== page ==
Competition in Freight Rail: Unpacking Consolidation, Concentration, and Remedies in a Critical Part of the U.S. Transportation System

In this episode, AAI President Diana Moss sits down with two experts to discuss the state of play in competition in freight rail. Freight rail is a vital part of the U.S. transportation system. It is the second largest mode of transportation in the U.S. and industry sources estimate that freight rail shipments will increase 30% by 2040. Railroads, and the shippers that transport on them, are responsible for the movement of critical commodities and products involving agriculture, energy, automotive, chemical, construction, and forestry. But we don’t hear much in the news about competition in freight rail, despite the fact that the sector has been home to massive consolidation over the last half a century. Since about 1950, over 80 railroad mergers were consummated in the U.S. Today, there are only five domestic Class I railroads operating in the U.S.—two in the west, two in the east, and one down the middle. AAI’s guests on this episode are experts in rail competition and they will unpack what consolidation means for shippers and consumers. They start at the 10,000 foot level and take deeper dives into the adverse effects of railroad mergers, remedies for lost competition, and regulatory policy initiatives for addressing competition, such as reciprocal switching, and others.


Diana Moss, President, American Antitrust Institute


Russell Pittman earned his Ph.D. in economics from the University of Wisconsin in 1979. He is Director of Economic Research in the Antitrust Division of the U.S. Department of Justice and a visiting professor at the Kyiv School of Economics. Dr. Pittman has consulted regularly with antitrust enforcers and economic reformers in transition and developing economies, and has acted as an advisor on railroad restructuring projects in Brazil, China, Mexico, Poland, and Russia. He served on the Core Team of the World Development Report 2002, Building Institutions for Markets. He also served on the team of experts for the Russian Regulatory Reform Review carried out by the OECD and the European Conference of Ministers of Transport in 2003-2004 and was one of the three co-authors of its report, Regulatory Reform of Railways in Russia. He is the author of the chapter on railways in the Oxford Handbook of the Russian Economy (2013). He served on the team of experts for a project of the OECD and the International Transport Forum on freight rail regulation in Mexico, co-authoring two reports, Establishing Mexico’s Regulatory Agency for Rail Transport (2016) and Regulatory Governance of the Rail Sector in Mexico (2020).  Most recently he is the author of the chapter on the US in the Handbook on Rail Regulation: Concepts and Practice (2020).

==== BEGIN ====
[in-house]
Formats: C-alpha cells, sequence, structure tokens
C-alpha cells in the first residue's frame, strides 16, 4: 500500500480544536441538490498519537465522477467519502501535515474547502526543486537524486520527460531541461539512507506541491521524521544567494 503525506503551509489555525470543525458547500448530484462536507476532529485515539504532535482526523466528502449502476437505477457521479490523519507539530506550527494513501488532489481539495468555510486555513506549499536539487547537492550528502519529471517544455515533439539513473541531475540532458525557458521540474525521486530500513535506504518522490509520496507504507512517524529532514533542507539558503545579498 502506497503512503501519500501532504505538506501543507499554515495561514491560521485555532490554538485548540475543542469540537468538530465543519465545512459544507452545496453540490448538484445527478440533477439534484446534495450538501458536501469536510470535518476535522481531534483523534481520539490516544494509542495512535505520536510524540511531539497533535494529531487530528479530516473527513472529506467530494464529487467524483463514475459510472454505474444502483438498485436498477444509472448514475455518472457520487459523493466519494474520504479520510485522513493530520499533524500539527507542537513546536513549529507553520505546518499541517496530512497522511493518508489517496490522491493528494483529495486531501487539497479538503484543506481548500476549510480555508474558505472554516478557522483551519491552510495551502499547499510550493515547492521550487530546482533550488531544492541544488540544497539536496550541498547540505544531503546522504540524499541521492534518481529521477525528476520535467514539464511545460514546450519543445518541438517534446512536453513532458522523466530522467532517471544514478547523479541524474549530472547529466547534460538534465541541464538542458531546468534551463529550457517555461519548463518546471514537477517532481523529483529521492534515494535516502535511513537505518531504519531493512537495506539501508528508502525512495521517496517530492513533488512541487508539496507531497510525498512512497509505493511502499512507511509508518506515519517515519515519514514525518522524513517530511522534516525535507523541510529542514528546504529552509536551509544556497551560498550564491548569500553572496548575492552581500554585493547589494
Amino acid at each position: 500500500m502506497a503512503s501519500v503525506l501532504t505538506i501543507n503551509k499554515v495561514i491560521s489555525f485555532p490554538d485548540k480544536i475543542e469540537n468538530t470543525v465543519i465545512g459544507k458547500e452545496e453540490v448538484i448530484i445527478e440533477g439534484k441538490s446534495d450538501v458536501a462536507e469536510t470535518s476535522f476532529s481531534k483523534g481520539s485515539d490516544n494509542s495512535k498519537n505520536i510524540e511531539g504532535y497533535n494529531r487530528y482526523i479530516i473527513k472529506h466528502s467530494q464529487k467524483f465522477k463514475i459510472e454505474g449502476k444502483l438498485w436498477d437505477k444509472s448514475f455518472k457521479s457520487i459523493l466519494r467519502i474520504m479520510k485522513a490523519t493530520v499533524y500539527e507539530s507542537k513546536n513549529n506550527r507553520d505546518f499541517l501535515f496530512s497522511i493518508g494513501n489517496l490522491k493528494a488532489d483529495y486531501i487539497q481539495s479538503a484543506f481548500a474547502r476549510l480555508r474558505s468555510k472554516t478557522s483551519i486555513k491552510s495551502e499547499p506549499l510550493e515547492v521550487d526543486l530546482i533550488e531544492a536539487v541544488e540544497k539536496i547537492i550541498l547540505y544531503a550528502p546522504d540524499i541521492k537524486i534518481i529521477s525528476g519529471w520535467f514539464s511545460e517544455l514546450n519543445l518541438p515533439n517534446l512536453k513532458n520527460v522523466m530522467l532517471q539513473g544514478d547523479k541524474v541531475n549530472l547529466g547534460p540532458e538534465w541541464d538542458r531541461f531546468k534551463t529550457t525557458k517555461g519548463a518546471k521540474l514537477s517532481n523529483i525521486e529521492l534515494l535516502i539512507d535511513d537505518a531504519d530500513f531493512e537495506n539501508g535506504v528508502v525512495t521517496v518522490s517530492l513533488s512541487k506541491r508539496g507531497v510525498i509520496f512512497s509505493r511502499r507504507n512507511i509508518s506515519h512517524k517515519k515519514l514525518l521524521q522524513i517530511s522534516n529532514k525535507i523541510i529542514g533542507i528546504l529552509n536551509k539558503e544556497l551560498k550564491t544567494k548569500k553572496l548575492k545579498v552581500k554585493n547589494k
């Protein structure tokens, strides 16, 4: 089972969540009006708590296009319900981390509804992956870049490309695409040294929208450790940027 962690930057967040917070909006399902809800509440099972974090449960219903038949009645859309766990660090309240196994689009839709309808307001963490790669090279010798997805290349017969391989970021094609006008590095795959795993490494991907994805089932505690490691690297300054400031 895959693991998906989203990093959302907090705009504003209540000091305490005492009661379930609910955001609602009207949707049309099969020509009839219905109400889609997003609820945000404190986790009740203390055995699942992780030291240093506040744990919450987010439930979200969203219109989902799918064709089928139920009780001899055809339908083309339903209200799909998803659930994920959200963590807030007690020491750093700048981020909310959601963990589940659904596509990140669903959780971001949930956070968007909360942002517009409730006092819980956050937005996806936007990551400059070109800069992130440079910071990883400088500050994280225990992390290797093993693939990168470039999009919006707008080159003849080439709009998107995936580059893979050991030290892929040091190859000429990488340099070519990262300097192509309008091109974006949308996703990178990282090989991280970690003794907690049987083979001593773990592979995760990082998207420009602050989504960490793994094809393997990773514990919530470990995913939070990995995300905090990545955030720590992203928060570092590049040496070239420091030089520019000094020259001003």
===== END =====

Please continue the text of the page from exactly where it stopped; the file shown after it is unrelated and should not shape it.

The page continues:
Jeffrey Sloan is a Senior Director for Regulatory Affairs at the American Chemistry Council (ACC), a national association representing the leading companies engaged in the business of chemistry.  He focuses on transportation policy, overseeing a broad range of advocacy initiatives on freight rail and hazmat transportation safety. He is the staff lead for ACC’s Distribution Committee and a member of the U.S. Department of Transportation’s Rail Safety Advisory Committee. Jeffrey has been with ACC since 1996, with various roles including Policy Director for ACC’s Chlorine Chemistry Division. Before coming to ACC, he worked as a staff member in the U.S. House Of Representatives. He earned a Master’s degree in Environmental Policy from Indiana University and a Bachelors degree in Political Science from James Madison University.



Podcast Channels